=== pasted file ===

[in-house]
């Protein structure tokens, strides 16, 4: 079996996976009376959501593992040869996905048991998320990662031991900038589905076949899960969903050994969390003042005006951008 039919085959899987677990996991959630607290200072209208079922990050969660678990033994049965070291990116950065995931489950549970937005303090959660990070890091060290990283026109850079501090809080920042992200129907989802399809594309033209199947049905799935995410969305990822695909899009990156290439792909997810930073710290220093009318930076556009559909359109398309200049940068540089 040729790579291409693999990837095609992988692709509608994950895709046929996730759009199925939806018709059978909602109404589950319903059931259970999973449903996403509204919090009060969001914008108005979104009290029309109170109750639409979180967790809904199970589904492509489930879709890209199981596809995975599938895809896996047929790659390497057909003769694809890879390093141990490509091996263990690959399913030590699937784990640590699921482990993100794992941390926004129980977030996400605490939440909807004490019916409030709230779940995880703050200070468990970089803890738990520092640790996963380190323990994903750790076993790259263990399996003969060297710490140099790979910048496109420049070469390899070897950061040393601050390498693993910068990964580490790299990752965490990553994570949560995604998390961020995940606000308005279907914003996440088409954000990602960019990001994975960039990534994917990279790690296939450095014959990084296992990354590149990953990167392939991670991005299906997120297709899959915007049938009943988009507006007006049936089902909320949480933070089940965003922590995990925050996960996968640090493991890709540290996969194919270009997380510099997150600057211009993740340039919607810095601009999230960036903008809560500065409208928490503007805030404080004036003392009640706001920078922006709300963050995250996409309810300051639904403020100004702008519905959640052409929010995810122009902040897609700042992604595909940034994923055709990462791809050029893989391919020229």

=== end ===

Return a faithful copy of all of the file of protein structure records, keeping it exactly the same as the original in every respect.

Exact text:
[in-house]
């Protein structure tokens, strides 16, 4: 079996996976009376959501593992040869996905048991998320990662031991900038589905076949899960969903050994969390003042005006951008 039919085959899987677990996991959630607290200072209208079922990050969660678990033994049965070291990116950065995931489950549970937005303090959660990070890091060290990283026109850079501090809080920042992200129907989802399809594309033209199947049905799935995410969305990822695909899009990156290439792909997810930073710290220093009318930076556009559909359109398309200049940068540089 040729790579291409693999990837095609992988692709509608994950895709046929996730759009199925939806018709059978909602109404589950319903059931259970999973449903996403509204919090009060969001914008108005979104009290029309109170109750639409979180967790809904199970589904492509489930879709890209199981596809995975599938895809896996047929790659390497057909003769694809890879390093141990490509091996263990690959399913030590699937784990640590699921482990993100794992941390926004129980977030996400605490939440909807004490019916409030709230779940995880703050200070468990970089803890738990520092640790996963380190323990994903750790076993790259263990399996003969060297710490140099790979910048496109420049070469390899070897950061040393601050390498693993910068990964580490790299990752965490990553994570949560995604998390961020995940606000308005279907914003996440088409954000990602960019990001994975960039990534994917990279790690296939450095014959990084296992990354590149990953990167392939991670991005299906997120297709899959915007049938009943988009507006007006049936089902909320949480933070089940965003922590995990925050996960996968640090493991890709540290996969194919270009997380510099997150600057211009993740340039919607810095601009999230960036903008809560500065409208928490503007805030404080004036003392009640706001920078922006709300963050995250996409309810300051639904403020100004702008519905959640052409929010995810122009902040897609700042992604595909940034994923055709990462791809050029893989391919020229």